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Re: coturn - bus error on armhf

On Sun, Dec 23, 2018 at 10:12:27AM +0100, John Paul Adrian Glaubitz wrote:
> On 12/23/18 10:03 AM, wferi@niif.hu wrote:
> > Thanks to everybody for their spot-on comments, and especially to Steve
> > for his detailed analysis in the bug report.  Meanwhile I reproduced the
> > error on the sparc64 porterbox, but I couldn't really make head or tail
> > of the issue at the source level, so that additional input is most
> > appreciated.  We'll probably have to replace all nswap64 occurences in
> > the code (at least).
> I just ran the binary through gdb:
> (gdb) bt
> #0  0x000001000000d0e0 in encode_oauth_token_gcm (server_name=0x7feffffebd8 "blackdow.carleon.gov", etoken=0x7feffffe4b8, key=0x7feffffe100, dtoken=0x7feffffdbf0, 
>     nonce0=0x7feffffeb78 "h4j3k2l2n4b5") at src/ns_turn_defs.h:98
> #1  0x0000010000003778 in check_oauth () at src/apps/rfc5769/rfc5769check.c:146
> #2  main (argc=<optimized out>, argv=<optimized out>) at src/apps/rfc5769/rfc5769check.c:568
> (gdb)
> Looking at the code, it's very obvious where the unaligned access
> comes from. It's in src/ns_turn_defs.h:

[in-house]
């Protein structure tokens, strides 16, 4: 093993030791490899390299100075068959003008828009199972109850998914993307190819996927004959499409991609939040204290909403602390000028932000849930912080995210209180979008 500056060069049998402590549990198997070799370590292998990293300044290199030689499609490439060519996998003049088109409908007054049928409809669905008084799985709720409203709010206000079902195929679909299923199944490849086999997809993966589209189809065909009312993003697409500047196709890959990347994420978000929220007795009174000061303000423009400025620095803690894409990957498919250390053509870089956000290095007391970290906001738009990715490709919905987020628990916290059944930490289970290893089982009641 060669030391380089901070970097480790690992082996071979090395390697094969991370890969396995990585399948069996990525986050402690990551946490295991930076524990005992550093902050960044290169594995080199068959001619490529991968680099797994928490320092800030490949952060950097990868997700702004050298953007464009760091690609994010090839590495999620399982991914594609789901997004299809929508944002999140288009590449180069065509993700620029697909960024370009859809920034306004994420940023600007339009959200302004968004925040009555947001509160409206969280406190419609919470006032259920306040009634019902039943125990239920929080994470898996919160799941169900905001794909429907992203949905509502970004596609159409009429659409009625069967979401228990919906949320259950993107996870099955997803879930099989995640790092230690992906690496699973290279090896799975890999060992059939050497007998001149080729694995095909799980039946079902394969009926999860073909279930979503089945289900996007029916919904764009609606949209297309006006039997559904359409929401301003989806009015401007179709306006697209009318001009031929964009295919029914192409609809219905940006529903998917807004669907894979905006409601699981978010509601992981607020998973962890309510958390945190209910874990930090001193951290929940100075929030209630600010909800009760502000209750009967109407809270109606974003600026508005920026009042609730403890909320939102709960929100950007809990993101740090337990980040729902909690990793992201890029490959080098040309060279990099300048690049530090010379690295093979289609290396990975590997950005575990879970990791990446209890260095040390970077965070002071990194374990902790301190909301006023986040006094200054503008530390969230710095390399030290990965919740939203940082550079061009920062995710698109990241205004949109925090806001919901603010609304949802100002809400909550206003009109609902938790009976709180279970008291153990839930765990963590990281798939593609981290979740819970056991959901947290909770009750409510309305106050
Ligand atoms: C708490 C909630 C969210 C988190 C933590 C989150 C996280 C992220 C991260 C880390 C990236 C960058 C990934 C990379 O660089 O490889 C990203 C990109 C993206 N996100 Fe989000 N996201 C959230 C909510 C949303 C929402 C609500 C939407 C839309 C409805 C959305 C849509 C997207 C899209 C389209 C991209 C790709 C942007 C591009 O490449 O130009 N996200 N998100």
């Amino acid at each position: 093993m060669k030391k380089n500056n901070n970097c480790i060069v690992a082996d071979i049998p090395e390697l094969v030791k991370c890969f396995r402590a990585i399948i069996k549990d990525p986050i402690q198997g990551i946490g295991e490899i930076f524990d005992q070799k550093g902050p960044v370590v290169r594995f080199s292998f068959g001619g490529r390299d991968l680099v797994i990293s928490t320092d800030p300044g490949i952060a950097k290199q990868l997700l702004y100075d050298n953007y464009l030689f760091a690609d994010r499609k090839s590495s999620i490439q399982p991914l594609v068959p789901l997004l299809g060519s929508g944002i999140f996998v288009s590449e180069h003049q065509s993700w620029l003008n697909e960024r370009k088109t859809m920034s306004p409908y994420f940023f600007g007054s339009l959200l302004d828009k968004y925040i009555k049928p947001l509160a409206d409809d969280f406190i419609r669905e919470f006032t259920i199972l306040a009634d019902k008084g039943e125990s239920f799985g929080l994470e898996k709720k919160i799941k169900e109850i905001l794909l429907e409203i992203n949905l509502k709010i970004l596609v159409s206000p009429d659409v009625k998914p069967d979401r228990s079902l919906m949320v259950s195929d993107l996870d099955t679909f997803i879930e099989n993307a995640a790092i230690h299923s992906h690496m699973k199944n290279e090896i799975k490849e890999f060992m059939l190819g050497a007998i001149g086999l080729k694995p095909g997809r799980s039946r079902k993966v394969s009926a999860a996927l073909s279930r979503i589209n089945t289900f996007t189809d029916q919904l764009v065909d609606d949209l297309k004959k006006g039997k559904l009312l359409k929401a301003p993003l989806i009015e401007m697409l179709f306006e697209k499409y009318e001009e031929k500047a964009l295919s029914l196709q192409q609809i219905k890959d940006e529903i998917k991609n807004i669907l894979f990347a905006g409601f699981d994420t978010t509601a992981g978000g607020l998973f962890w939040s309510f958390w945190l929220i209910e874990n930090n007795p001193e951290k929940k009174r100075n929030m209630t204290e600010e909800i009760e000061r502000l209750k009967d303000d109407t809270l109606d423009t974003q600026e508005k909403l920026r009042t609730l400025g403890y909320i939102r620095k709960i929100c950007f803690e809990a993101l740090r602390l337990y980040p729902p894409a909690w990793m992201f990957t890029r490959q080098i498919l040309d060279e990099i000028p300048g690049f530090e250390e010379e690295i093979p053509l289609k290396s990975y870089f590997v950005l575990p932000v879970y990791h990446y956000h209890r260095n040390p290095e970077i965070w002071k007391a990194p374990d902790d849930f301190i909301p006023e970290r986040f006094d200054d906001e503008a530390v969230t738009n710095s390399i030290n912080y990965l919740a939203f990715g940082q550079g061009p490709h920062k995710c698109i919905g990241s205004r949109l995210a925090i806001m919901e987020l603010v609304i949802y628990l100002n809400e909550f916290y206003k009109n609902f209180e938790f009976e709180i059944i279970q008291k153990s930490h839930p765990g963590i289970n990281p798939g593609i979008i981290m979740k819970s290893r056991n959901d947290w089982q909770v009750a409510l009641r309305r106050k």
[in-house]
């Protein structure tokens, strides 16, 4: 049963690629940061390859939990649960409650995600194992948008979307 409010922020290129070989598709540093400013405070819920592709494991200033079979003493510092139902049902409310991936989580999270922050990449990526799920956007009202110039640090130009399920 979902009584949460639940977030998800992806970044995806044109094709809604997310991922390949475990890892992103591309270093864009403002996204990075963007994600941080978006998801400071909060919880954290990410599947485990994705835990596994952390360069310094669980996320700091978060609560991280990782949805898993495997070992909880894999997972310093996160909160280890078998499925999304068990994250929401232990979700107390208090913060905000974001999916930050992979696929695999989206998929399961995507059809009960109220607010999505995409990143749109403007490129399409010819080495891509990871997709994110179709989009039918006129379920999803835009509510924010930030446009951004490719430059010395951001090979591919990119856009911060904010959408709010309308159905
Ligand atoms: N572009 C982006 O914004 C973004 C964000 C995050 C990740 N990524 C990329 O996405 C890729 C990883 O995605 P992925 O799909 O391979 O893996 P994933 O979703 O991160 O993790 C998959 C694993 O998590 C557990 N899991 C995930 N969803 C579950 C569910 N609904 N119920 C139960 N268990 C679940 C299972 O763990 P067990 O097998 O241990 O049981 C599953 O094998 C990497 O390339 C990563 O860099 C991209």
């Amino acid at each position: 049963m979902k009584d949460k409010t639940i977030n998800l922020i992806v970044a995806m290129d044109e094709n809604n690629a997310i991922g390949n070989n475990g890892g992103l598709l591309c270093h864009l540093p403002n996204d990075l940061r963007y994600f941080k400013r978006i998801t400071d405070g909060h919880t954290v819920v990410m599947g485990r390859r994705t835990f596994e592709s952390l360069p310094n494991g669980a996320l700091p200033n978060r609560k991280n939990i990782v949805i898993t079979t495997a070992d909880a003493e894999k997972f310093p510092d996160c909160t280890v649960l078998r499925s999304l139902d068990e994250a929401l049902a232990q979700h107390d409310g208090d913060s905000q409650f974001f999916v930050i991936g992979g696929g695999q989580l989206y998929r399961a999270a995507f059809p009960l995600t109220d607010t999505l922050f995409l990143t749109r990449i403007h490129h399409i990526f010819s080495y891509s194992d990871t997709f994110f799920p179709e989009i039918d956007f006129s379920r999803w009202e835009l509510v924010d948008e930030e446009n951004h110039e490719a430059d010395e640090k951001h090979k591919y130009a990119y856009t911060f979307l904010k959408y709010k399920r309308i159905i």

Have to admit it is not so obvious to me; more below.

> static inline u64bits _ioa_ntoh64(u64bits v)
> {
>         u08bits *src = (u08bits*) &v;
>         u08bits* dst = src + 7;
>         while (src < dst) {
>                 u08bits vdst = *dst;
>                 *(dst--) = *src;
>                 *(src++) = vdst;
>         }
>         /* OK */
> #else
> #endif
>         return v;
> }

It's casting to a (unsigned) char pointer (assuming that is what
u08bits is typedefed to) and reading and writing through that.
A char can have any alignment so there is no alignment issue in
this code.

The code above is an arsed-about-way of doing byte reversal.
On a register-based arch the code will force the argument passed
in a register to be written to the stack, byte order reversed by
reading and writing bytes, then re-reading from the stack to pass
back the result in the return register.  That's assuming the
compiler isn't smart enough to work out what the the hell the
programmer intends; but if it is it might simplify it down to
register based logical and shift operations, thereby avoiding any
memory accesses.

This suggestion is somewhat concerning:

> The copying here needs to be done with memcpy().

Which will fail to reverse the order of bytes and thus break the
code.  The code above is *not* doing a straight memory copy.

> Just casting pointers
> and using plain assignment is a guarantee for unaligned access.

Untrue.  It is not a guarantee for unaligned access.  There are
other conditions that must be met for the gaurantee, and I don't
see why the code above---despite being written by a neophyte---
would cause unaligned accessess.


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